SECOND IS THE BEST
 
 
 
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SECOND IS THE BEST

  • subtitle: Puerto Rico’s Carlos Cabrero Upgraded To ISA Gold For 2011 World Masters Surfing Championships

Written by  Allison Arteaga
Monday, 8/26/13

Kids, be smart. Don’t do drugs. If you stay clean, you just might be rewarded for it in a very big way. Puerto Rican ripper Carlos Cabrero learned that for himself last week when he was officially upgraded in the record books from the silver to the gold medal in the Masters division of the 2011 ISA World Masters Surfing Championships.

Back in 2011, Australian Mark Richardson won the division, but when the results of his required pre-event drug test came back, he had tested positive for THC (the active ingredient in marijuana) exceeding the maximum level allowed by the World Anti Doping Committee at the time. That put his result under scrutiny, and after about a two-year review process, the ISA finally announced their decision to take the gold medal from Richardson and give it to the runner-up, our very own Carlos Cabrero.

Admittedly, it’s not the ideal way to win a gold medal. “It was a mix of feelings for me,” Carlos said of the decision. “I had felt really happy for Mark Richardson when he won the event back in 2011, because, for him, it was the first win in his surfing career. Now the situation is very sad for him. But on the other hand, I’m very proud that I won the medal. It’s not the way I wish it had happened, but I am a gold medalist, so I’m very proud for Puerto Rico, my family, and myself. It’s a dream for any surfer to win a gold medal in the ISA, so I’m very stoked and very glad to win one for Puerto Rico. I know it’s a big win, and I hope that our local surfers will continue to come up with more medals and represent Puerto Rico well, the way we have been doing for the last few years.”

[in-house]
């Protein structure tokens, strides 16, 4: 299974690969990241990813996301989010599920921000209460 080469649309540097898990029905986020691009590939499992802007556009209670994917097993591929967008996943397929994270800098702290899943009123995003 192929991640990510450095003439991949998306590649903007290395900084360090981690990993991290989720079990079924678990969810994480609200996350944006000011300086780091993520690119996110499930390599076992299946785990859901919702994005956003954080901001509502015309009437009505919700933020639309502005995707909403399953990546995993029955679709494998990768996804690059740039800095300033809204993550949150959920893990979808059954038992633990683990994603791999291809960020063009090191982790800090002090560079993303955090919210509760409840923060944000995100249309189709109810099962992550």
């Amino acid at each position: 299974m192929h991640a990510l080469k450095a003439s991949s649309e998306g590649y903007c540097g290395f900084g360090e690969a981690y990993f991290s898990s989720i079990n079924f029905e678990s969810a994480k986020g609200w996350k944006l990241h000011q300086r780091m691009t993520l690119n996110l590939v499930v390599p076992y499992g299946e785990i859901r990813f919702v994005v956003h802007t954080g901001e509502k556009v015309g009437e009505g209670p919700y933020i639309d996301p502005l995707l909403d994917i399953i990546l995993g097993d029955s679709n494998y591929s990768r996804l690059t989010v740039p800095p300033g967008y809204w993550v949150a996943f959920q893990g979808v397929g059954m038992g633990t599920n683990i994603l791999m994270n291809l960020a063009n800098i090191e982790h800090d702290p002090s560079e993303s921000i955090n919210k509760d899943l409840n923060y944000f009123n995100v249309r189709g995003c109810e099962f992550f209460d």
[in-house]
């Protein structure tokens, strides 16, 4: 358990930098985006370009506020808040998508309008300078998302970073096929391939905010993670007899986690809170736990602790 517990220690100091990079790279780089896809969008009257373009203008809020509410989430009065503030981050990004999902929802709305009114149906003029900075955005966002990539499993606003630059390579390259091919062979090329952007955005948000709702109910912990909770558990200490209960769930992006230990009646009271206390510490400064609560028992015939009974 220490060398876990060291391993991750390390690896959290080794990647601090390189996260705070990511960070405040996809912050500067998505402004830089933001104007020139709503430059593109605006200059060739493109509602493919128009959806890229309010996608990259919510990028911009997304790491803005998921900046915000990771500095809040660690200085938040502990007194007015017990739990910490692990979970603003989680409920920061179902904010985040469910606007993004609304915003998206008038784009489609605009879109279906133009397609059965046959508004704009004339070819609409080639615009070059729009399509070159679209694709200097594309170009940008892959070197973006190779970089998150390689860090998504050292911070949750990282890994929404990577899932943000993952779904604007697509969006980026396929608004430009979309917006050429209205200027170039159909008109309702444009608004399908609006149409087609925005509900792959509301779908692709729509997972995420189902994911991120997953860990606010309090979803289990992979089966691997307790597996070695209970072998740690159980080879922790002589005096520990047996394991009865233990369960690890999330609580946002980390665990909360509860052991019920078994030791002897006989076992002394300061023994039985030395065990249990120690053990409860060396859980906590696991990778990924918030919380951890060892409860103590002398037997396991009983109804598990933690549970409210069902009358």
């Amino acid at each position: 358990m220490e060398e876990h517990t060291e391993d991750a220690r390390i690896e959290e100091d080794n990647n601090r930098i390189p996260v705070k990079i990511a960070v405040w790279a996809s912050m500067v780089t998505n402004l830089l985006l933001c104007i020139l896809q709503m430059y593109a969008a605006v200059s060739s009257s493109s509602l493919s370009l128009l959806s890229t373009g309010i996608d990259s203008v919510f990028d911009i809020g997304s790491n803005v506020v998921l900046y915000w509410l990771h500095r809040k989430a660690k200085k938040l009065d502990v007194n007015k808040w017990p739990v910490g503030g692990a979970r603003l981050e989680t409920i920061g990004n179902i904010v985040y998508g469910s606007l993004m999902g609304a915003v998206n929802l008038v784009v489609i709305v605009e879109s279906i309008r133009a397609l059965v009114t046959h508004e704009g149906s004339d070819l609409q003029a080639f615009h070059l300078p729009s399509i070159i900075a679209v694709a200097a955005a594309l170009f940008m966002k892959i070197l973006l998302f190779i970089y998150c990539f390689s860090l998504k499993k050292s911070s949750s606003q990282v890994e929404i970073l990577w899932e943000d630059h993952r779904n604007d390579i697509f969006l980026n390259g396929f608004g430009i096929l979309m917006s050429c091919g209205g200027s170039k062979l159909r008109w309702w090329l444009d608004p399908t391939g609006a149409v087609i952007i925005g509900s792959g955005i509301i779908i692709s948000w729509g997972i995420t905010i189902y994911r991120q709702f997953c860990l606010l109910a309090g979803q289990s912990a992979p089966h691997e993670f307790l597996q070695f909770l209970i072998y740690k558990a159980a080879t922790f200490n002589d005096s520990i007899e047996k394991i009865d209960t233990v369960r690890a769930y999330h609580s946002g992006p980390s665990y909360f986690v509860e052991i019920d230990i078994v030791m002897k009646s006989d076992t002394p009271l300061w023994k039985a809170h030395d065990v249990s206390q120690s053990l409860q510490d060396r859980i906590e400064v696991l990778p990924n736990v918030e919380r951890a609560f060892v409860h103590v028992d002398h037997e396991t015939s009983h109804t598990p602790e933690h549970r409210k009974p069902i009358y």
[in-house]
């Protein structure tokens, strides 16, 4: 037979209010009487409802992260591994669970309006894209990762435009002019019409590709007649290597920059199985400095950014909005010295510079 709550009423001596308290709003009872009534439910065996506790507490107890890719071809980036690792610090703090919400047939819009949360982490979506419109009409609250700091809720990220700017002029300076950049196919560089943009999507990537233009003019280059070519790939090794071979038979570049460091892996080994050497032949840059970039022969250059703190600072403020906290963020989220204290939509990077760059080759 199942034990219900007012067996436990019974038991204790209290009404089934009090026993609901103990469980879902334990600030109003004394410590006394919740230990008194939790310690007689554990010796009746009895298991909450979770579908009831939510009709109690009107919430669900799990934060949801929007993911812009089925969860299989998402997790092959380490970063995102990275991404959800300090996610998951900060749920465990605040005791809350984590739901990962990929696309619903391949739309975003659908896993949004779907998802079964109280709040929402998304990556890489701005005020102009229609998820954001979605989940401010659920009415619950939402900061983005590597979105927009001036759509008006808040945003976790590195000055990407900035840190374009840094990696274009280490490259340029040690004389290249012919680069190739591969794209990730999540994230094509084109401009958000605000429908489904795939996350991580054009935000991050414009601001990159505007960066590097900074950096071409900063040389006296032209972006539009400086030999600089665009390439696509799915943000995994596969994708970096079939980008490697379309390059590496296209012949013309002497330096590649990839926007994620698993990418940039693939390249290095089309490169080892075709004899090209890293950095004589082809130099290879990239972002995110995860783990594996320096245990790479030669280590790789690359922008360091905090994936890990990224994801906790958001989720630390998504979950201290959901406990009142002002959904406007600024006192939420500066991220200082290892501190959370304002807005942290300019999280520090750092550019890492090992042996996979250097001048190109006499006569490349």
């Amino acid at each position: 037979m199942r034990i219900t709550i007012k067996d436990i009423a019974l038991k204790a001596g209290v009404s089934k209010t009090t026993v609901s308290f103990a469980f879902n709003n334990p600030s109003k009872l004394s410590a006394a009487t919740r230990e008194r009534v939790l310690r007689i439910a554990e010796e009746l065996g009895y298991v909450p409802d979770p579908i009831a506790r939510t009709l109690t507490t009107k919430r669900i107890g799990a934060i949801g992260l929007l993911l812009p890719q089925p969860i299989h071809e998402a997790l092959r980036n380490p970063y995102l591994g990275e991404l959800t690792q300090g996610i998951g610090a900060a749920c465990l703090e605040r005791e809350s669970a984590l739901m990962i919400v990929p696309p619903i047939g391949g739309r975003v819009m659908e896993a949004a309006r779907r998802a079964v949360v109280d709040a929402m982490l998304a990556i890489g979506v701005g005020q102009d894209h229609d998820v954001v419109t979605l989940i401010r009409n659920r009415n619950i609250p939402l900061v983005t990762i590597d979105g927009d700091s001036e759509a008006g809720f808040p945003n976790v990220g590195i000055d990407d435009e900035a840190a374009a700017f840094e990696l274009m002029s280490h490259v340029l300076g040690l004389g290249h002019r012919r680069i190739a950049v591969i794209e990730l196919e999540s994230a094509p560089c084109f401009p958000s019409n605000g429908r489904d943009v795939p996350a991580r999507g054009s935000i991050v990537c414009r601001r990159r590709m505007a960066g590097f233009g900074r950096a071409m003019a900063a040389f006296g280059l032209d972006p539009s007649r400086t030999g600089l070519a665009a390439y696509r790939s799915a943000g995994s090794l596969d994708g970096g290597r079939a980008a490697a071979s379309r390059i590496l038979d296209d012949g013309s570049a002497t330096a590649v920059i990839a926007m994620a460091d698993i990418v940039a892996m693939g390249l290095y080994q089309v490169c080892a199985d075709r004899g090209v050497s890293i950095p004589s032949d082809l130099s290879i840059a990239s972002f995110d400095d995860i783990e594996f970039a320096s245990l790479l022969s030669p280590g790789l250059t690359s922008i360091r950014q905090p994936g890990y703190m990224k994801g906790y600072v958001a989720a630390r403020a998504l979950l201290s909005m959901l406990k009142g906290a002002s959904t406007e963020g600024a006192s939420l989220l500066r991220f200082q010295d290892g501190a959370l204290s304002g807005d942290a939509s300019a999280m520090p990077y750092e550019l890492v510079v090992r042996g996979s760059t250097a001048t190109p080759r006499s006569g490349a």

As strange and complicated as the whole situation was, Cabrero thinks the next generation may just be able to take something positive from it. “For all those kids out there, I believe you can learn from this that you are responsible for your actions, and when you’re representing your country and competing in sports, you should understand what the rules are,” he said. “In this case, what happened was a very sad thing. But I think we have to learn from the mistakes of others and not get stuck in those situations. These days, surfing is at such a high level that everything counts, so the more healthy and clean you can stay, it will pay you back in your future in surfing.”

   
 
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Access all the past archives of all features under ESM Exclusives.